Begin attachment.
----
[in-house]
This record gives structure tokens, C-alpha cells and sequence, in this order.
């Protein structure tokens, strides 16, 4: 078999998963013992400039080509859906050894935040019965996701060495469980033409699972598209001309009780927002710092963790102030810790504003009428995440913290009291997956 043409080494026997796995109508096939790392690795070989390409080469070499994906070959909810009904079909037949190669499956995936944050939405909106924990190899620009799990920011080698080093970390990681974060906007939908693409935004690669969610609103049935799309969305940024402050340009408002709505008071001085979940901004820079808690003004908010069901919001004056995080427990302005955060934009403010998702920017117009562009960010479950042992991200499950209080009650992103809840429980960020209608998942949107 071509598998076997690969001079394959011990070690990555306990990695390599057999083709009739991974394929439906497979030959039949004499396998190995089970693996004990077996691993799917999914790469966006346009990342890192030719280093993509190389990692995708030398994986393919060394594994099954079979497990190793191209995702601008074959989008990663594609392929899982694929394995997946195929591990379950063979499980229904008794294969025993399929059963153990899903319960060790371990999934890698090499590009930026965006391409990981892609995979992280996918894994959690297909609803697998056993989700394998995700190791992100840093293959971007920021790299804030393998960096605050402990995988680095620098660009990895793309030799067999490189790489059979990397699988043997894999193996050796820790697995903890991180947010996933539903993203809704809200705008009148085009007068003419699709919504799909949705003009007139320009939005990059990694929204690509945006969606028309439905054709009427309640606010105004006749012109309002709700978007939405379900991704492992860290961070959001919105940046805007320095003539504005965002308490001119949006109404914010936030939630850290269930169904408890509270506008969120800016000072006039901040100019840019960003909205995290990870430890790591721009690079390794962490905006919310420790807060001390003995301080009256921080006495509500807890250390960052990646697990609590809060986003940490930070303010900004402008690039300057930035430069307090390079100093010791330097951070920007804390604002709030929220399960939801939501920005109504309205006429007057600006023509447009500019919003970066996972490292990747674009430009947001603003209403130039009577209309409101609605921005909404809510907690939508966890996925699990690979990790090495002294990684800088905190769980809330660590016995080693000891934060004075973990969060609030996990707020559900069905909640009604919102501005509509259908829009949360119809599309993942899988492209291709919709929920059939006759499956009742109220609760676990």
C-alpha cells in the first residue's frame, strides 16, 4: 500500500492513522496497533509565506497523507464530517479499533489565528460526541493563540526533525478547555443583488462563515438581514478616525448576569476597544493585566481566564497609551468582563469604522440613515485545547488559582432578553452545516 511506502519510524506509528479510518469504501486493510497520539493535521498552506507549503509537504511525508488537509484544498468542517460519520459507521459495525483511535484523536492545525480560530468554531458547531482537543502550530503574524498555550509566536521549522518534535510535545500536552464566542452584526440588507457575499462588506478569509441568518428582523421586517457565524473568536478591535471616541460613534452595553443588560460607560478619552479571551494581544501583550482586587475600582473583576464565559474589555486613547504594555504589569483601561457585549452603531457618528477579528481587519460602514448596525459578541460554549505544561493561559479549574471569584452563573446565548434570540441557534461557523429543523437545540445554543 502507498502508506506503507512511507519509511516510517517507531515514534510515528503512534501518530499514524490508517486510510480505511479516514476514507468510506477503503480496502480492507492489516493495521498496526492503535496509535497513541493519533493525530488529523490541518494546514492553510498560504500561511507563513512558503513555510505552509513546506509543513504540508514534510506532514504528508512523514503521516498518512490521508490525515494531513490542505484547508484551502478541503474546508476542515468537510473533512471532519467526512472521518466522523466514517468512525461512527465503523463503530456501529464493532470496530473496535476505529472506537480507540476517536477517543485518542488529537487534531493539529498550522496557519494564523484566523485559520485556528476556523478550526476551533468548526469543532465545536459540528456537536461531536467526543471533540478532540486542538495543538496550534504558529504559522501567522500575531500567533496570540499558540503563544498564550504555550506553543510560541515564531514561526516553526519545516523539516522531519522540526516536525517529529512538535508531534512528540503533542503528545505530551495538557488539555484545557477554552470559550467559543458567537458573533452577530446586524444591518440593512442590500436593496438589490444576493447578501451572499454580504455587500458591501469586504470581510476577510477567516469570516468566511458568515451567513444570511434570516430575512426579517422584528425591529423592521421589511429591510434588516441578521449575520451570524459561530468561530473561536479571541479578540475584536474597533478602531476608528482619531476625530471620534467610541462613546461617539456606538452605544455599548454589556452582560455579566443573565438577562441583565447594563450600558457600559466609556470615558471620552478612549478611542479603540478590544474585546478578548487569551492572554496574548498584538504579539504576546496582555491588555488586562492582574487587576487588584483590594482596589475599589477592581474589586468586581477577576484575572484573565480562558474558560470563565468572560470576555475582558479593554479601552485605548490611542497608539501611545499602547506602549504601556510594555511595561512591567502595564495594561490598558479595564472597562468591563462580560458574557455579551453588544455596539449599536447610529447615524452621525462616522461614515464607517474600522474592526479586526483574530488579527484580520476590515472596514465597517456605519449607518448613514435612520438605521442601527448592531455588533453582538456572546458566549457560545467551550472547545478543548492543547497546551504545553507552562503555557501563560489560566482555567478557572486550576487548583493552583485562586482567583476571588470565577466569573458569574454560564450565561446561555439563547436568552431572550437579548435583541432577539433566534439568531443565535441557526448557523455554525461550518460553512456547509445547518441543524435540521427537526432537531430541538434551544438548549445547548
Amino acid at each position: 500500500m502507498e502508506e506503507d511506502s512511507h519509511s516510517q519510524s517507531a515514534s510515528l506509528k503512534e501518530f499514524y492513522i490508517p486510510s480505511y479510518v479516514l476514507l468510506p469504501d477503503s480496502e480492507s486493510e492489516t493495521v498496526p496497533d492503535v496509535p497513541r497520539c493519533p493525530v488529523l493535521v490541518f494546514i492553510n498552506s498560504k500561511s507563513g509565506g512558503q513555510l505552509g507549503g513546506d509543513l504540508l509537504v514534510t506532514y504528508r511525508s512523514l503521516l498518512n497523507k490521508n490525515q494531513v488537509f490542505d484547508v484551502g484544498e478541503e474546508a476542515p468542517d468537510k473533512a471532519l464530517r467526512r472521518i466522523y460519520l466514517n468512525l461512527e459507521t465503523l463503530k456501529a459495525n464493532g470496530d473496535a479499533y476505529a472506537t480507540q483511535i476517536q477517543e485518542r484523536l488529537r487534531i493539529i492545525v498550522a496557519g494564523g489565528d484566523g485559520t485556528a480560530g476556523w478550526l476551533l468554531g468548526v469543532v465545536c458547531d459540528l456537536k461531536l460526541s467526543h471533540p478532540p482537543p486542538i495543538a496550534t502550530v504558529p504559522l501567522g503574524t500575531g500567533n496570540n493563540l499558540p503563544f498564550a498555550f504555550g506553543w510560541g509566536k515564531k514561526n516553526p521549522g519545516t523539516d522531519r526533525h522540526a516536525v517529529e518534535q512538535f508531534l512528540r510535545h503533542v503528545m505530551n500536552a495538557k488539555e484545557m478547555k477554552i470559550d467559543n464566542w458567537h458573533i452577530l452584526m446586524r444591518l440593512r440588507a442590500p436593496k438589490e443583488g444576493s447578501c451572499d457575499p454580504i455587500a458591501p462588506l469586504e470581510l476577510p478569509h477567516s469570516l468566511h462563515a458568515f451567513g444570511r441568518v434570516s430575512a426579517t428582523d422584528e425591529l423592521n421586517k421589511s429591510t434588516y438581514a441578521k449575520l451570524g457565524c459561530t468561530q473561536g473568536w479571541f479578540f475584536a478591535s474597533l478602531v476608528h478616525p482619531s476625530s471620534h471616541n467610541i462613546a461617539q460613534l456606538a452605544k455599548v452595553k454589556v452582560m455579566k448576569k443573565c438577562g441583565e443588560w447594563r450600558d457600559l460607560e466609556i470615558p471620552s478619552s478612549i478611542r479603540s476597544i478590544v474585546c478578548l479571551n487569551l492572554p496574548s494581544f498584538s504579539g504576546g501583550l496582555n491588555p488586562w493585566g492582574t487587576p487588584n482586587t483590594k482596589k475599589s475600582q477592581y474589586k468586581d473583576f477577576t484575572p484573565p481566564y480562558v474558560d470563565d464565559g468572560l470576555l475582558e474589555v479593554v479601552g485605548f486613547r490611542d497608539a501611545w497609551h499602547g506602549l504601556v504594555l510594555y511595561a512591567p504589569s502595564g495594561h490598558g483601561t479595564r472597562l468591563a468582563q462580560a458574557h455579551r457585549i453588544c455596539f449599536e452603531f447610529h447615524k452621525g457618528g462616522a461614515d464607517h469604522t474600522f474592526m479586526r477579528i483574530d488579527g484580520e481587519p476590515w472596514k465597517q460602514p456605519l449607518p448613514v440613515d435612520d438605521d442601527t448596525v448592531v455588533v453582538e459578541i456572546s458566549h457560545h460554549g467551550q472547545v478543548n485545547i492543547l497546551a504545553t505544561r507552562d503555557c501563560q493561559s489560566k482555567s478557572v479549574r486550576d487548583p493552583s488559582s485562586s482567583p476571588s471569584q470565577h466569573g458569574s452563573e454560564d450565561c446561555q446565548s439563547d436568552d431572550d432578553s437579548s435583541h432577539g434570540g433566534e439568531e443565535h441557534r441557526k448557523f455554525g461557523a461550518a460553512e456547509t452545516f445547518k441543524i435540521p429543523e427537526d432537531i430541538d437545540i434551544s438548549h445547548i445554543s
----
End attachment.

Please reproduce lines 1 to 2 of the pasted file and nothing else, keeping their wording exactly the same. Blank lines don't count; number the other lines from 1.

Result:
[in-house]
This record gives structure tokens, C-alpha cells and sequence, in this order.